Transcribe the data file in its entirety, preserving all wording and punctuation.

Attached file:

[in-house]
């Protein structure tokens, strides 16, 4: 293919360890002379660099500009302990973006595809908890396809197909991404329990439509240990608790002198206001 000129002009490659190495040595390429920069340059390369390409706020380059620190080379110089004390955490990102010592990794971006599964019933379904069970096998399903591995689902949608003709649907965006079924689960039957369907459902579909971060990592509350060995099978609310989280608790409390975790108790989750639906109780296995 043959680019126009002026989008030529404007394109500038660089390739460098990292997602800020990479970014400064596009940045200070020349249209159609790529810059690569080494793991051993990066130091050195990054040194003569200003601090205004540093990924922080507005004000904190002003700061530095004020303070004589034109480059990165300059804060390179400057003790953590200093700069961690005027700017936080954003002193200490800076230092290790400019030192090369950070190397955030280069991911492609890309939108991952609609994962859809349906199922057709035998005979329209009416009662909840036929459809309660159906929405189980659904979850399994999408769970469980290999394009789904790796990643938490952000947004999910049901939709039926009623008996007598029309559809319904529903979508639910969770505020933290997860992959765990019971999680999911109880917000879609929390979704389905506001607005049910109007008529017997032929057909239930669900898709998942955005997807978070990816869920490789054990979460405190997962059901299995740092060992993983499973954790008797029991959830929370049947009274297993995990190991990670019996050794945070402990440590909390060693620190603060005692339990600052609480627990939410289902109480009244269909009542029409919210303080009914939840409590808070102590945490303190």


[in-house]
């Protein structure tokens, strides 16, 4: 293919360890002379660099500009302990973006595809908890396809197909991404329990439509240990608790002198206001 000129002009490659190495040595390429920069340059390369390409706020380059620190080379110089004390955490990102010592990794971006599964019933379904069970096998399903591995689902949608003709649907965006079924689960039957369907459902579909971060990592509350060995099978609310989280608790409390975790108790989750639906109780296995 043959680019126009002026989008030529404007394109500038660089390739460098990292997602800020990479970014400064596009940045200070020349249209159609790529810059690569080494793991051993990066130091050195990054040194003569200003601090205004540093990924922080507005004000904190002003700061530095004020303070004589034109480059990165300059804060390179400057003790953590200093700069961690005027700017936080954003002193200490800076230092290790400019030192090369950070190397955030280069991911492609890309939108991952609609994962859809349906199922057709035998005979329209009416009662909840036929459809309660159906929405189980659904979850399994999408769970469980290999394009789904790796990643938490952000947004999910049901939709039926009623008996007598029309559809319904529903979508639910969770505020933290997860992959765990019971999680999911109880917000879609929390979704389905506001607005049910109007008529017997032929057909239930669900898709998942955005997807978070990816869920490789054990979460405190997962059901299995740092060992993983499973954790008797029991959830929370049947009274297993995990190991990670019996050794945070402990440590909390060693620190603060005692339990600052609480627990939410289902109480009244269909009542029409919210303080009914939840409590808070102590945490303190």